October 21st 1982

posted in: Innocents Abroad | 0
Mount Monganui

We hadn’t gone to bed all that late last night, but we still didn’t manage to get up all that early.  We wanted to take a trip out to visit Mt Monganui, but item one on the agenda was packing up a box of gear to send home.  We didn’t have any trouble at all filling really quite a sizeable box, with hats, clothes we wanted to keep but didn’t want to carry, + the usual pile of posters + photos + brochures.  It’s going to take ages, (but should be fun), sorting all this lot out when we get home.

We got a ride into town again – we’re getting better – + spent quite a bit of time juggling the contents of a couple of parcels to get the best value out of stamps, + then wrapping them up, + waiting for the man to slap on all the different stamps in his book.  This done, we were at last free to head over to Mt Monganui, an imposing lump of rock across the harbour from the marina,  but about 15 miles around by road.  We’d planned to go over by ferry,  but discovered that we had an over-hefty wait, so decided to take the bus.  A long + tedious ride followed, winding around the houses, but we arrived eventually, fortified ourselves with a yogurt + a chocolate bar, + then strolled over to the Mount.  I had the impression that it was far later than in fact it was, so altho’ we started to climb it, I was very uneasy about the whole thing, since I didn’t want to miss the last ferry back at 4.20, + have to take the bloody bus.  I was pretty stupid about the whole thing really, + since Val wanted to push on up to the top, I left her to it + told her I’d meet her in the teashop down at the bottom.  The laugh ws certainly on me tho’ – when I got down there not only was it still early, but also the shop which advertised itself on its billboard as a teashop no longer was.  So I went + sat at a picnic table outside, gazed up at the Mount, + let waves of self-pity wash over me.  Just at that moment, I felt as if I had accomplished nothing, that I could accomplish nothing.  Fortunately, I then remembered another teashop next to the Ferry terminal, so I cheered myself up by walking along there.  It was excellent – I managed to get a pot of tea, with 3 cups worth in it, for 50c, + I sat + sipped + wrote my diary + waited for Val.  She turned up after about half an hour, having successfully managed her climb + coming down again via a different, more attractive path.  I think she was a bit annoyed with me, but after about another 40 mins the ferry came.  We were the only passengers on it, + it was a real Spartan affair – all wooden benches in a wooden shack on the water.  And it was so cold.  During the day there had been some weak sunshine which had knocked the chill off, but now with evening coming along, it was freezing.  We ran over to the library to see Jinty – Val wanted to ask her the local procedure for getting the pill.  An archivist might seem a strange person to ask, but it seemed better to try someone we knew rather than a stranger.  She wasn’t really able to offer any constructive advice, but she did offer us first, a ride home, + then, instead, fish + chip supper at her house.  I accepted the latter, fish + chips being so attractive, thus putting off all the jobs we needed to do in order to be able to leave tomorrow, as we planned.  In fact, the fish + chips were somewhat indifferent, but the evening was a pleasant one.  Val played the piano a little, + the evening couldn’t be prolonged upon this occasion, since we hadn’t brought our marina key out with us, so like a couple of Cinderellas, had to be back by 8.  As it turned oujt, we were driven back at about ten to eight, + tho’ the main gate was still open, someone had been a bit precipitous, + locked up our gate.  David + JInty had to shoot out again to avoid being locked in, while Val + I had to peruse the problem of being locked out.  In fact, it wasn’t a great problem – Val was able to swing round the outside of the burglar-proof gate, + fetch the key for me.  Then bed.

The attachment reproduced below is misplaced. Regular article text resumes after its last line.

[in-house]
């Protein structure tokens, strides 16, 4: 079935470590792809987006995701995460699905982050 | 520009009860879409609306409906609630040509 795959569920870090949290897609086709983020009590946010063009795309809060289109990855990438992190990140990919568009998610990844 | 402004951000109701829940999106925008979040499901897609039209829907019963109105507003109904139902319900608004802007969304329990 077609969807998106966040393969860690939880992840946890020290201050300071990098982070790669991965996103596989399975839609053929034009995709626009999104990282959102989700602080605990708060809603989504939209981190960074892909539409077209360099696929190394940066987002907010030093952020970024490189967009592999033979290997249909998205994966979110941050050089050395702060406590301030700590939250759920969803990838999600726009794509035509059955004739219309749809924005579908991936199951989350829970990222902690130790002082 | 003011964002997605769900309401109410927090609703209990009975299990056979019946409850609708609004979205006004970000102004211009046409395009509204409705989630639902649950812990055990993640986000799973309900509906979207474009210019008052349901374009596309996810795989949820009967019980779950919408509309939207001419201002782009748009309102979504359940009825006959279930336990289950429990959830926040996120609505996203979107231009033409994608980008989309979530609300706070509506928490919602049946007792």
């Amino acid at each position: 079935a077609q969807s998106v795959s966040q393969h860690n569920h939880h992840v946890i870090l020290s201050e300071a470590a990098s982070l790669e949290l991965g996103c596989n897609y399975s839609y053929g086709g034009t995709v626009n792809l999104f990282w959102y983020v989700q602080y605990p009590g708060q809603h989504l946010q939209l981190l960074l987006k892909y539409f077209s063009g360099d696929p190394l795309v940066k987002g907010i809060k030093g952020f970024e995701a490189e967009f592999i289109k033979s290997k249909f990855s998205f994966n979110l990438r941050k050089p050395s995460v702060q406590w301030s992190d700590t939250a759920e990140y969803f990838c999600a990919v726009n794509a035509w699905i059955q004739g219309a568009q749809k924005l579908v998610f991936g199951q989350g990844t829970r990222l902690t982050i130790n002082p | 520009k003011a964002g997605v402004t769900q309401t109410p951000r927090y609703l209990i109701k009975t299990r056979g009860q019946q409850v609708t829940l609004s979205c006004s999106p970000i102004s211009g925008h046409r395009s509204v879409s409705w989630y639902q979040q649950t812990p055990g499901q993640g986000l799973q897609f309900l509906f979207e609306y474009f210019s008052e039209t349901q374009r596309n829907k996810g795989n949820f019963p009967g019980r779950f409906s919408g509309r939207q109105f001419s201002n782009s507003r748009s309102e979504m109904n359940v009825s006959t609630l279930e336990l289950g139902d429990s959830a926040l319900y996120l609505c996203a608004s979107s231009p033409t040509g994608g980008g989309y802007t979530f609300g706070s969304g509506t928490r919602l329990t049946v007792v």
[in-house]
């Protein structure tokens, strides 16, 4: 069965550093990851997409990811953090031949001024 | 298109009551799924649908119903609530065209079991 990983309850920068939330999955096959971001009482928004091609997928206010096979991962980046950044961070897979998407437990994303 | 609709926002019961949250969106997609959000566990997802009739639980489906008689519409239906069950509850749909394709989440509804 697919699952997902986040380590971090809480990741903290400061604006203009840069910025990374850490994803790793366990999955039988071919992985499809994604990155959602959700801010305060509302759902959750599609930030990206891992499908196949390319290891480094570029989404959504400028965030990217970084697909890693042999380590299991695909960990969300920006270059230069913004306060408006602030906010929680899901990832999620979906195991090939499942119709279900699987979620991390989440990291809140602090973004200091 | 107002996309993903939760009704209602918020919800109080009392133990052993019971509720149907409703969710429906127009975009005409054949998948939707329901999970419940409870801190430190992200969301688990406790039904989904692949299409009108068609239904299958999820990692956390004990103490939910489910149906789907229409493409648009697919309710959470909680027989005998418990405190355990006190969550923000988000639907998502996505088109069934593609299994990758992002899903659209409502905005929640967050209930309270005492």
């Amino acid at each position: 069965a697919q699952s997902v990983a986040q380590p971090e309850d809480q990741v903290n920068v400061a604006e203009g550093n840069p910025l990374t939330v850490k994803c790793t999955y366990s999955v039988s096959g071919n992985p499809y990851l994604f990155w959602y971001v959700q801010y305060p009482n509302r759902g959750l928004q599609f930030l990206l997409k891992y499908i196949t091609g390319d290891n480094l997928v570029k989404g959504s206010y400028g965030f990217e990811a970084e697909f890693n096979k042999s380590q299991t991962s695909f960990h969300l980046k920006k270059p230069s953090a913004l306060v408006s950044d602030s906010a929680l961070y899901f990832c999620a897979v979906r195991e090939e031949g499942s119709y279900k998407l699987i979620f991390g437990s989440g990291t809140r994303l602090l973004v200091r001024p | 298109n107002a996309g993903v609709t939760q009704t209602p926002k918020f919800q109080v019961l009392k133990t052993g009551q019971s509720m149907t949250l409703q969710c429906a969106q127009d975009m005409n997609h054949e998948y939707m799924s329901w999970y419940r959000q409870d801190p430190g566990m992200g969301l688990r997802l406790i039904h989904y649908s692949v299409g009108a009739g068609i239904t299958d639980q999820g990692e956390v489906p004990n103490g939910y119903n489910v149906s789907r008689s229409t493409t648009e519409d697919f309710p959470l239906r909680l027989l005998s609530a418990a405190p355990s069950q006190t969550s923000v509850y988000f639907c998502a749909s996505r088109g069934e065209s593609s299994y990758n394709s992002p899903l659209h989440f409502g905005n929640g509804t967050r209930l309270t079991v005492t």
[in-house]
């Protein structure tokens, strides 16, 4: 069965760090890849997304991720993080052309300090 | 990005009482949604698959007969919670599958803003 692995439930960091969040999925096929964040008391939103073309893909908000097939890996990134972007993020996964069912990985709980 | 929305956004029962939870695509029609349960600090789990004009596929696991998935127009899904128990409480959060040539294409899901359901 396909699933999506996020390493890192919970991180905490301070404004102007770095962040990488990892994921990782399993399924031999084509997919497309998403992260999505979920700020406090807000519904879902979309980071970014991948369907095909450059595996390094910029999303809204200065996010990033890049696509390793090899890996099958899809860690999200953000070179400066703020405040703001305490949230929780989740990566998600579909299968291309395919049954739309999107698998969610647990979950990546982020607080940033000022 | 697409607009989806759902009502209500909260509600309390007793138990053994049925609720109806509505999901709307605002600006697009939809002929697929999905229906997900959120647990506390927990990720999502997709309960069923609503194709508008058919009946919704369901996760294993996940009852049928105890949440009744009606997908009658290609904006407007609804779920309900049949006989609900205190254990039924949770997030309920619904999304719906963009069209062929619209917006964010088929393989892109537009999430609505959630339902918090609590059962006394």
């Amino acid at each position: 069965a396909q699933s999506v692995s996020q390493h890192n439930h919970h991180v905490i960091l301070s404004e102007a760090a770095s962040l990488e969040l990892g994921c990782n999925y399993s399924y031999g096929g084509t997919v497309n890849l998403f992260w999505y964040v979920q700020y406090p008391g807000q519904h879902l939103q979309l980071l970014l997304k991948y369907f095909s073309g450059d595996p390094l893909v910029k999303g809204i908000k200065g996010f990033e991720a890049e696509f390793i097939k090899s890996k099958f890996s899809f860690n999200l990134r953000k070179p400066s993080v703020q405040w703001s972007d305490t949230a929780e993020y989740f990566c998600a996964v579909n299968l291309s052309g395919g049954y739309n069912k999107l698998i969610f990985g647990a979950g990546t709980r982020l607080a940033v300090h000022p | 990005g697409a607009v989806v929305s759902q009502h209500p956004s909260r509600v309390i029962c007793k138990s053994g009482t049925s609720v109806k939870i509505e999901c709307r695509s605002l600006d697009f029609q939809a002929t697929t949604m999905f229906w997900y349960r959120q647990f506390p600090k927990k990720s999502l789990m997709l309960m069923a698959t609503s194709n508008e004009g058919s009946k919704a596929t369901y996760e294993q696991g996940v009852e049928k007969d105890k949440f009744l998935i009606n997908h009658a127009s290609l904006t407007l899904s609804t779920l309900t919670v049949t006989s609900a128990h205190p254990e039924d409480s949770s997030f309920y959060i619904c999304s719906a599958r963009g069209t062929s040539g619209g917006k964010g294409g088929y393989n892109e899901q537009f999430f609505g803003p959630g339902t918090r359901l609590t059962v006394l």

So I managed to mess things up pretty thorough;ly, with my stubborn assertion that I was right… all the worse when it was proved that I very clearly wasn’t. Interesting that we were somehow managing such items as contraception – I have no idea how we (or more specifically Val) had been managing things all this time.

Seem to be using the word “pleasant” a lot at present, which does accurately reflect our life at this time. After the combined excitement and tedium of the past six months or so, we were happy enough for some pleasant domesticity.

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